The Quartet No 14 of 1990 is a very satisfactory work. It benefits
from a wonderful design in the classical tradition. It is in four movements
beginning with a cogent allegro non troppo, beautifully written, cleverly
interwoven and possessing an invigorating verve. The Vanburghs, one of our
very finest quartets, maintain both the pulse and interest with a consummate
skill and the rhythmic energy they inject into this very special music restores
our faith in this most intimate of mediums.
The Presto does not seem to be much different in tempo from the first
movement but it continues with its emphasis on energy and is impeccably played.
The Andante is beautifully crafted and develops from a cello theme.
It has a warmth and serenity and is an excellent model for students as to
how to write a slow movement of a quartet. The Vanburghs playing and tone
is ravishing. Some of the nuances are deeply impressive.
The final Allegro varies in quality. At best, it is very good but
somehow it seems to lose its way suffering from the syndrome that only
professionals really understand, the syndrome of 'being written out'. But,
do not let that deter you. It contains some good music and is perfectly played
but the 'written out' syndrome of the central long pianissimo section does
The Quintet for clarinet, bass clarinet and string trio dates from
1983 and has two slow movements sandwiching an allegro. It takes a great
composer to bring off this design where the slow music is prominent. I think
it works here, mainly because of the effectiveness of the clarinet writing.
While both clarinetists are good, Fiona Cross's bass clarinet playing is
sumptuous. The opening Adagio tranquillo is beautifully atmospheric
and rewarding. The brief allegro does not work; it is not of sufficient
contrast to the opening adagio but seems to evolve from it. However,
when it is animated and strong, which is only comparatively briefly, it is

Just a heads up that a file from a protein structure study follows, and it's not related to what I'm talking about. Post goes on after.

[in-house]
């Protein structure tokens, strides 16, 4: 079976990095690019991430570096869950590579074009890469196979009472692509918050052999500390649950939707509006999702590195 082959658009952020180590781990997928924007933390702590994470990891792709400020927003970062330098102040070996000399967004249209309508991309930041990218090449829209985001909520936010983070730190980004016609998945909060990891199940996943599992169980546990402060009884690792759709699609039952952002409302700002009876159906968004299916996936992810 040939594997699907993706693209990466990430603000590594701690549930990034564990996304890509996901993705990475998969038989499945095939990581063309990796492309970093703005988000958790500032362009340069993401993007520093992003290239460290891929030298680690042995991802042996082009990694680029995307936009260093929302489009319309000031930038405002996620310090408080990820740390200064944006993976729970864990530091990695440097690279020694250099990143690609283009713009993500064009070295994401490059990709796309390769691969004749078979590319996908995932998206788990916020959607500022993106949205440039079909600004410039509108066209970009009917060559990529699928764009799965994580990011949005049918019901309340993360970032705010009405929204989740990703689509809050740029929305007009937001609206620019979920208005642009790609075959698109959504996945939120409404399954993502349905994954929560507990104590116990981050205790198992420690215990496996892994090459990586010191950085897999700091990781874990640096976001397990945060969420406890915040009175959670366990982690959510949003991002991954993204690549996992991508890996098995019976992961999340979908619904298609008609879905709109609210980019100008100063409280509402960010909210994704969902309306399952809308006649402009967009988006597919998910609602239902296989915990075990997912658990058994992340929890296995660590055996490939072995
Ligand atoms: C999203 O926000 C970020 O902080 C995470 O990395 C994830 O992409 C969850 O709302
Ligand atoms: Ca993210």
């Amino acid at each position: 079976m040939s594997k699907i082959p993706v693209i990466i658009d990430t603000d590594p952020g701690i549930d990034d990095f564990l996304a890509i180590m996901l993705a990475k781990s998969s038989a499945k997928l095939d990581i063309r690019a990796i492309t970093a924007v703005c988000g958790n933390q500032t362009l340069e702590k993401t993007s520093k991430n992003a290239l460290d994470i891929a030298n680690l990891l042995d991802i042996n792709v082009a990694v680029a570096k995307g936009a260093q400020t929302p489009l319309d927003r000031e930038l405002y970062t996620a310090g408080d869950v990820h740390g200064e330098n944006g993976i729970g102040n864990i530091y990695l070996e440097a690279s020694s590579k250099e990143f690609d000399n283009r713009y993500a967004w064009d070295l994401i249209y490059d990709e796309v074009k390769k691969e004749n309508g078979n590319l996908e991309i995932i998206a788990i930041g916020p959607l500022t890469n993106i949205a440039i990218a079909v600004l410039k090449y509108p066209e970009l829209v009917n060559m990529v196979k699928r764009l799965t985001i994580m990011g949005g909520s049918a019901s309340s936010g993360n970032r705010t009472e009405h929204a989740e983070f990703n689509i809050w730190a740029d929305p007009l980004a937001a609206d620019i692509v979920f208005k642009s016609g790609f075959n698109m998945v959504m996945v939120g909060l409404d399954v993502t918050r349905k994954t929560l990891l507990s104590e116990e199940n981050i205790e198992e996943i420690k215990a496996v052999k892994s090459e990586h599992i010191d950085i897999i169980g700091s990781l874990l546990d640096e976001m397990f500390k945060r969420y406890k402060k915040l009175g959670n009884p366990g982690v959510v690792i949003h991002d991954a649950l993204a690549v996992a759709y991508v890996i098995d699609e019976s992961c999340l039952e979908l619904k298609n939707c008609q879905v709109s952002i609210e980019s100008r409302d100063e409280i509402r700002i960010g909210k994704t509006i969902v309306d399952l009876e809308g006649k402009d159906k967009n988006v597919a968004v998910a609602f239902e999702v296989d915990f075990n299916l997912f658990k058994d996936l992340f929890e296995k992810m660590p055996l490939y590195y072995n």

rather good. The final adagio is really nothing more than a
Form and structure may be a problem in the Quartet No 15 of 1991.
It is in one movement divided into three main sections ... a heavy introductory
adagio, a long middle section called severo which
is severe and intense and the final allegretto is another
coda. One is left with the impression that Simpson
had to write another quartet and relies on his skill and technique
to guide him into this composition. It sometimes sounds like the work of
a weary composer as the example of Shostakovitch's last quartets
may equally testify. Nonetheless, this Quartet No 15
has an admirable terseness at times and some exquisite moments thus throwing
up a major problem. How do you evaluate a work that is acceptable but contains
a few moments that are like priceless jewels? The 'written out' syndrome?
In conclusion, I want to state that Robert Simpson is one of our finest
composers. Of that, there is no doubt. He was also a very congenial person,
an honest man of integrity and courage. He was unbiased, totally professional
and a generous personality! Some of his music is of the highest quality;
his Symphony No 1 was a revelation when first heard in the early 1950s
and remains a cracker of a piece. Some of his other symphonies are also very
impressive as are his concertos although his Piano Concerto has come
in for some unfair criticism and - would you believe it - by non-pianists?
The Vanburghs are simply excellent on this well-recorded disc.